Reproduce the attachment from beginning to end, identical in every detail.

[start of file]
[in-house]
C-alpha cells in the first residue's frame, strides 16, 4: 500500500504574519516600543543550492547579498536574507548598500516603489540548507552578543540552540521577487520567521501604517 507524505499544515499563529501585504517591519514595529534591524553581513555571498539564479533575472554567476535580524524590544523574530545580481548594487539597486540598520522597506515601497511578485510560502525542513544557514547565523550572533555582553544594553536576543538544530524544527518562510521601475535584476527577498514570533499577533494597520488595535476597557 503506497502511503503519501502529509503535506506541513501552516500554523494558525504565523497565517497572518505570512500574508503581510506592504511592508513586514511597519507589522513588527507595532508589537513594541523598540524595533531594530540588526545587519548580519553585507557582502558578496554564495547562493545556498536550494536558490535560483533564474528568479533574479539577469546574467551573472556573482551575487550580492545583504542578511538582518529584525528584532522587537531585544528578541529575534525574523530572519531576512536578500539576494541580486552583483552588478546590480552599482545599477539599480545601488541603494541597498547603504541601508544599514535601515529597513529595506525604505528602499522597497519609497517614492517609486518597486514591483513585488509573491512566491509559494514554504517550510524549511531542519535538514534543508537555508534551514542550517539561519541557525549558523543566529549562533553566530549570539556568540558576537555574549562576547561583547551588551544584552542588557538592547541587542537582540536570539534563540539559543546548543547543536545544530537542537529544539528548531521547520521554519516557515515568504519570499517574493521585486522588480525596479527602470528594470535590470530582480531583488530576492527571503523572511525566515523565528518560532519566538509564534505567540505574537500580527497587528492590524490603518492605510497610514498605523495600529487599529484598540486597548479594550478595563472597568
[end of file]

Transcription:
[in-house]
C-alpha cells in the first residue's frame, strides 16, 4: 500500500504574519516600543543550492547579498536574507548598500516603489540548507552578543540552540521577487520567521501604517 507524505499544515499563529501585504517591519514595529534591524553581513555571498539564479533575472554567476535580524524590544523574530545580481548594487539597486540598520522597506515601497511578485510560502525542513544557514547565523550572533555582553544594553536576543538544530524544527518562510521601475535584476527577498514570533499577533494597520488595535476597557 503506497502511503503519501502529509503535506506541513501552516500554523494558525504565523497565517497572518505570512500574508503581510506592504511592508513586514511597519507589522513588527507595532508589537513594541523598540524595533531594530540588526545587519548580519553585507557582502558578496554564495547562493545556498536550494536558490535560483533564474528568479533574479539577469546574467551573472556573482551575487550580492545583504542578511538582518529584525528584532522587537531585544528578541529575534525574523530572519531576512536578500539576494541580486552583483552588478546590480552599482545599477539599480545601488541603494541597498547603504541601508544599514535601515529597513529595506525604505528602499522597497519609497517614492517609486518597486514591483513585488509573491512566491509559494514554504517550510524549511531542519535538514534543508537555508534551514542550517539561519541557525549558523543566529549562533553566530549570539556568540558576537555574549562576547561583547551588551544584552542588557538592547541587542537582540536570539534563540539559543546548543547543536545544530537542537529544539528548531521547520521554519516557515515568504519570499517574493521585486522588480525596479527602470528594470535590470530582480531583488530576492527571503523572511525566515523565528518560532519566538509564534505567540505574537500580527497587528492590524490603518492605510497610514498605523495600529487599529484598540486597548479594550478595563472597568